There’s another issue to report on that is again shared with the Grand Scenic: the trim surrounding the gear selector digs into your left leg when you’re driving.
And finally, if you approach the car and open the door to put a child in the passenger side, the car will unlock itself automatically. If you then walk round to the driver’s side the car will lock itself automatically, locking the child in the car and locking you out – the quickest solution then seems to be to open the door using the button on the key.
The Renault Scenic dCi 110 Hybrid Assist Dynamique S has an official combined NEDC fuel economy figure of 80.7mpg, equating to 94g/km CO2 emissions. This is an improvement of more than 10 per cent over the standard dCi 110 engine, and an impressive figure for this size of car. But how did it fare in real-world driving? The good news is that on A and B-roads, at average speeds of 50-60mph, the Renault Scenic averaged 61.4mpg. The bad news is that after a week of extensive testing in built-up areas, the urban economy figure ended up as 31.5mpg. We were hoping that the Hybrid Assist technology would result in a much higher real-world economy figure, but it didn’t happen. After a week of mixed driving, our overall average was 45.9mpg. This is well short of the official NEDC 80.7mpg average.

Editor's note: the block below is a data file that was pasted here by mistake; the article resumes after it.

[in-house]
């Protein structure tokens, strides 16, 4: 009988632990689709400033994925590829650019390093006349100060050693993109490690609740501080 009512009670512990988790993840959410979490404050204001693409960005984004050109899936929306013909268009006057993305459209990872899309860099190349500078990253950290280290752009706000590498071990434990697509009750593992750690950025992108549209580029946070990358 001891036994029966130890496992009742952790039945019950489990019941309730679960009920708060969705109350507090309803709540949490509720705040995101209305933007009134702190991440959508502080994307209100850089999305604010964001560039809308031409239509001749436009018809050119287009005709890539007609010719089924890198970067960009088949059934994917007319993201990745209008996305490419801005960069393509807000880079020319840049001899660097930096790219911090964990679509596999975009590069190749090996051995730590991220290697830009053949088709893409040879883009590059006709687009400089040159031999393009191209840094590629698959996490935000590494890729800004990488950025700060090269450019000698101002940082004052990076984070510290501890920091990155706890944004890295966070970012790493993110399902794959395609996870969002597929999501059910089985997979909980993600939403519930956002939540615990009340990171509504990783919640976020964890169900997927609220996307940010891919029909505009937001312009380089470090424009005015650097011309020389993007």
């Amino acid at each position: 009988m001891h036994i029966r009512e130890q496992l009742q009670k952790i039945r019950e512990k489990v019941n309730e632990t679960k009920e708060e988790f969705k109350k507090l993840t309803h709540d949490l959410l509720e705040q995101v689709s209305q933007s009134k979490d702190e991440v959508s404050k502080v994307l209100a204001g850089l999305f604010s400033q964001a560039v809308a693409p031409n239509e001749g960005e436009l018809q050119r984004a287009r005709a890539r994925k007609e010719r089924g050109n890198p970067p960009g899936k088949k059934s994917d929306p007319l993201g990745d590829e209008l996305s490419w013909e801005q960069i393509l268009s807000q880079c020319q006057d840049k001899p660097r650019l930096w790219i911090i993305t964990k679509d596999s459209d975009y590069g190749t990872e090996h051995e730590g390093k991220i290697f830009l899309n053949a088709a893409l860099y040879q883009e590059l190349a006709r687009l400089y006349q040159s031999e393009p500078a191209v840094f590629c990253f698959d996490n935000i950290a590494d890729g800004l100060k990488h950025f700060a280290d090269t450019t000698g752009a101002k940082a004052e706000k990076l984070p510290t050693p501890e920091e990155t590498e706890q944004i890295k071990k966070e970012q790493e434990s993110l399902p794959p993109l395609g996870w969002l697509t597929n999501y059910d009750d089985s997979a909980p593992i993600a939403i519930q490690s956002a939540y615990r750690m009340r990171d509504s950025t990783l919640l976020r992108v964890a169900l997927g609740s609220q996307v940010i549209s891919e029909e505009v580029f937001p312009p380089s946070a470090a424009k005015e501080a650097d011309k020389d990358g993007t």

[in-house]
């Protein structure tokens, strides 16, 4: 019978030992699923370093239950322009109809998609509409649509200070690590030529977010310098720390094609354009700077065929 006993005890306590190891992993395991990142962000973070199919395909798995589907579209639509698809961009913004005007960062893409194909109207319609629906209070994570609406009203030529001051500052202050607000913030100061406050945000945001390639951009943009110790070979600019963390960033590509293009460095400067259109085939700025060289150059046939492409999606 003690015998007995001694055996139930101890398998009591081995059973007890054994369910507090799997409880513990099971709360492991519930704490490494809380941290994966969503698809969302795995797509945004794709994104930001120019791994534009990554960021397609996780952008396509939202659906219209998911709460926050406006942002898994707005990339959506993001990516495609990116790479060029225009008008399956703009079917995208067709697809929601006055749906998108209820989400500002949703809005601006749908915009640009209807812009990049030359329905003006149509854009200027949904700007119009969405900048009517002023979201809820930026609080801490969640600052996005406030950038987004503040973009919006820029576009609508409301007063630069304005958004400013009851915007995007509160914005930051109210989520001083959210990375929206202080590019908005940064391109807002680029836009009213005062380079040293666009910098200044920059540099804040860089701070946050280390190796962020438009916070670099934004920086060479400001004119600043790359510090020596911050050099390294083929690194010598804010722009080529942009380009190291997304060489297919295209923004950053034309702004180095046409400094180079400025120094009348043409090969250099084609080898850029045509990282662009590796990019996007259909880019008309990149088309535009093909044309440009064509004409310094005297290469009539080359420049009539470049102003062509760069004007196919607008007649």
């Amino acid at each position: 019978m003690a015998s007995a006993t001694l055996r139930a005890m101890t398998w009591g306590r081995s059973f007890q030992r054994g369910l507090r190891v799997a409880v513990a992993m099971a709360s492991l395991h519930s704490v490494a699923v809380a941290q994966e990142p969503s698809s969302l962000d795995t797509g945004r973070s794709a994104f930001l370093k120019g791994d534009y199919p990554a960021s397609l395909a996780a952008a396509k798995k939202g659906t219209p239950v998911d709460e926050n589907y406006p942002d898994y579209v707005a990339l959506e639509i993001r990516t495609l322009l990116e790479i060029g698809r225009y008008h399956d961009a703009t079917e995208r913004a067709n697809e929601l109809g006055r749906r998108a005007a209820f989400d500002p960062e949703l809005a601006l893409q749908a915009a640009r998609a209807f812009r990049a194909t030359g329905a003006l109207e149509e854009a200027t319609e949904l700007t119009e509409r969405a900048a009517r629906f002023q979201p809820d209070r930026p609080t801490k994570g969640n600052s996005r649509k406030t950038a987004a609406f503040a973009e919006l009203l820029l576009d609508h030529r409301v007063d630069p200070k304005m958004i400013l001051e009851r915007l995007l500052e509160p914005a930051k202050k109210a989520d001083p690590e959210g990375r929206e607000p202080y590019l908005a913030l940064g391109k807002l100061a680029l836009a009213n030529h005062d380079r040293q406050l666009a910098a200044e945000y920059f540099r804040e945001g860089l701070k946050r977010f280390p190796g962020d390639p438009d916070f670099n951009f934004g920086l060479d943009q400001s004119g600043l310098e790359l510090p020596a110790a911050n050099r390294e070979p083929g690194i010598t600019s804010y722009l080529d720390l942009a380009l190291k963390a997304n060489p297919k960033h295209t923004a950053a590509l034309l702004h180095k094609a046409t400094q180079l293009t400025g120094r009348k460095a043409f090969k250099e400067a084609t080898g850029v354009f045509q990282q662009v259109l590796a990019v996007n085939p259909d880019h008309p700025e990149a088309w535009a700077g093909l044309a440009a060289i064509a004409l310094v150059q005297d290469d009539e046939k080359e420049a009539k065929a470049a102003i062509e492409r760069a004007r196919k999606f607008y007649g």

We would propose a couple of reasons for this. Firstly, the test was in the depths of a UK winter, which will not help good economy figures (the stop-start system didn’t cut in very often, presumably because of the temperatures). Secondly, it’s likely that the Hybrid Assist system is engineered to perform well on the NEDC test, but it doesn’t perform as well in real-world driving. That’s also likely to mean that it won’t perform as well in the forthcoming WLTP cycle.
The Renault Scenic dCi 110 Hybrid Assist Dynamique S costs £26,555. Our test car had a number of options: metallic paint (£550), Safety Pack (£400), Look Pack Premium (£1250), emergency spare wheel (£110), BOSE Pack (£500), LED headlights (£500), Parking Pack Premium (£500), Nappa steering wheel (£95) and 20-inch wheels (£100) – taking the total price to £30,560.